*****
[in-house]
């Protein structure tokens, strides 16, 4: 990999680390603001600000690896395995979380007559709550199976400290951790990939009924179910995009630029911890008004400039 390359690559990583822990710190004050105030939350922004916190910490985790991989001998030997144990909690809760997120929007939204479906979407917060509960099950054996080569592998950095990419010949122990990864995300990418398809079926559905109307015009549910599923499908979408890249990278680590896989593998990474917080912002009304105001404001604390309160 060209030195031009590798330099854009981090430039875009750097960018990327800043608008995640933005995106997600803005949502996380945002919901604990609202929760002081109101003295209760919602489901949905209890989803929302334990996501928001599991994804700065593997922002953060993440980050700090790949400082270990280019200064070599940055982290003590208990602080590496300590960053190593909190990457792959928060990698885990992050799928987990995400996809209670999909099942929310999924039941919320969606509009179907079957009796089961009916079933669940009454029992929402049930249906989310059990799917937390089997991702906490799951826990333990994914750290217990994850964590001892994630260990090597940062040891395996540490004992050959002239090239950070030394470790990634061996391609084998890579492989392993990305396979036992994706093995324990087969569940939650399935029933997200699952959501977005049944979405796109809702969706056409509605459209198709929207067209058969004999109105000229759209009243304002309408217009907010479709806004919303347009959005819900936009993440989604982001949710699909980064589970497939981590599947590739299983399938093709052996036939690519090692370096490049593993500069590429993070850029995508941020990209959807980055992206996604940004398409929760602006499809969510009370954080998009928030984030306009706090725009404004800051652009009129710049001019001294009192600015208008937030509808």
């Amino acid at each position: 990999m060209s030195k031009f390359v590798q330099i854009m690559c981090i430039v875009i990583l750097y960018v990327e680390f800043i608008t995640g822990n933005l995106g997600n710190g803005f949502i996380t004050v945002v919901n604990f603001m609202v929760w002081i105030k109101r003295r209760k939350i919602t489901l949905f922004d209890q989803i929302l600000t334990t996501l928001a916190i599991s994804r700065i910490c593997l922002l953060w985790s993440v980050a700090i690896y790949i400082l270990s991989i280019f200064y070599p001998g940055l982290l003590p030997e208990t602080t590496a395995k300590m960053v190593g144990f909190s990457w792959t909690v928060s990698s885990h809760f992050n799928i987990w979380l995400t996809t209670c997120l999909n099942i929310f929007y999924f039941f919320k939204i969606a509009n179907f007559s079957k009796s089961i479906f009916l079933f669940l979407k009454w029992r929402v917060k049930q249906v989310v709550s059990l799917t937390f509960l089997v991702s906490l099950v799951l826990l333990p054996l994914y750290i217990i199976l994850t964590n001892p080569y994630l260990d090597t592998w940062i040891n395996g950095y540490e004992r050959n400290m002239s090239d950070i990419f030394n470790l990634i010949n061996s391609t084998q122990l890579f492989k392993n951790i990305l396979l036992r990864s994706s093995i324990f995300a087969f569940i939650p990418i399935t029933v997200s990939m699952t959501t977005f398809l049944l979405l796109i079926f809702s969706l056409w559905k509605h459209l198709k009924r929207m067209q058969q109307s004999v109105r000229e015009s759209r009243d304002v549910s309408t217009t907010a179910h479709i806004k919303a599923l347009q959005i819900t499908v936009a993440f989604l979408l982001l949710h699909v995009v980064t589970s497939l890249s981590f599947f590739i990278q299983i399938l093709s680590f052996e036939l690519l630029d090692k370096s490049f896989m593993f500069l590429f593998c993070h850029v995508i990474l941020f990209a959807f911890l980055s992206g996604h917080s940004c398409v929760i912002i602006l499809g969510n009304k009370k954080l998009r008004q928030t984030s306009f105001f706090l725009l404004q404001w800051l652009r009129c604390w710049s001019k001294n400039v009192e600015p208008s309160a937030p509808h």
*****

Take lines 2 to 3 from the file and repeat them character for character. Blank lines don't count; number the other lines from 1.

């Protein structure tokens, strides 16, 4: 990999680390603001600000690896395995979380007559709550199976400290951790990939009924179910995009630029911890008004400039 390359690559990583822990710190004050105030939350922004916190910490985790991989001998030997144990909690809760997120929007939204479906979407917060509960099950054996080569592998950095990419010949122990990864995300990418398809079926559905109307015009549910599923499908979408890249990278680590896989593998990474917080912002009304105001404001604390309160 060209030195031009590798330099854009981090430039875009750097960018990327800043608008995640933005995106997600803005949502996380945002919901604990609202929760002081109101003295209760919602489901949905209890989803929302334990996501928001599991994804700065593997922002953060993440980050700090790949400082270990280019200064070599940055982290003590208990602080590496300590960053190593909190990457792959928060990698885990992050799928987990995400996809209670999909099942929310999924039941919320969606509009179907079957009796089961009916079933669940009454029992929402049930249906989310059990799917937390089997991702906490799951826990333990994914750290217990994850964590001892994630260990090597940062040891395996540490004992050959002239090239950070030394470790990634061996391609084998890579492989392993990305396979036992994706093995324990087969569940939650399935029933997200699952959501977005049944979405796109809702969706056409509605459209198709929207067209058969004999109105000229759209009243304002309408217009907010479709806004919303347009959005819900936009993440989604982001949710699909980064589970497939981590599947590739299983399938093709052996036939690519090692370096490049593993500069590429993070850029995508941020990209959807980055992206996604940004398409929760602006499809969510009370954080998009928030984030306009706090725009404004800051652009009129710049001019001294009192600015208008937030509808």
């Amino acid at each position: 990999m060209s030195k031009f390359v590798q330099i854009m690559c981090i430039v875009i990583l750097y960018v990327e680390f800043i608008t995640g822990n933005l995106g997600n710190g803005f949502i996380t004050v945002v919901n604990f603001m609202v929760w002081i105030k109101r003295r209760k939350i919602t489901l949905f922004d209890q989803i929302l600000t334990t996501l928001a916190i599991s994804r700065i910490c593997l922002l953060w985790s993440v980050a700090i690896y790949i400082l270990s991989i280019f200064y070599p001998g940055l982290l003590p030997e208990t602080t590496a395995k300590m960053v190593g144990f909190s990457w792959t909690v928060s990698s885990h809760f992050n799928i987990w979380l995400t996809t209670c997120l999909n099942i929310f929007y999924f039941f919320k939204i969606a509009n179907f007559s079957k009796s089961i479906f009916l079933f669940l979407k009454w029992r929402v917060k049930q249906v989310v709550s059990l799917t937390f509960l089997v991702s906490l099950v799951l826990l333990p054996l994914y750290i217990i199976l994850t964590n001892p080569y994630l260990d090597t592998w940062i040891n395996g950095y540490e004992r050959n400290m002239s090239d950070i990419f030394n470790l990634i010949n061996s391609t084998q122990l890579f492989k392993n951790i990305l396979l036992r990864s994706s093995i324990f995300a087969f569940i939650p990418i399935t029933v997200s990939m699952t959501t977005f398809l049944l979405l796109i079926f809702s969706l056409w559905k509605h459209l198709k009924r929207m067209q058969q109307s004999v109105r000229e015009s759209r009243d304002v549910s309408t217009t907010a179910h479709i806004k919303a599923l347009q959005i819900t499908v936009a993440f989604l979408l982001l949710h699909v995009v980064t589970s497939l890249s981590f599947f590739i990278q299983i399938l093709s680590f052996e036939l690519l630029d090692k370096s490049f896989m593993f500069l590429f593998c993070h850029v995508i990474l941020f990209a959807f911890l980055s992206g996604h917080s940004c398409v929760i912002i602006l499809g969510n009304k009370k954080l998009r008004q928030t984030s306009f105001f706090l725009l404004q404001w800051l652009r009129c604390w710049s001019k001294n400039v009192e600015p208008s309160a937030p509808h």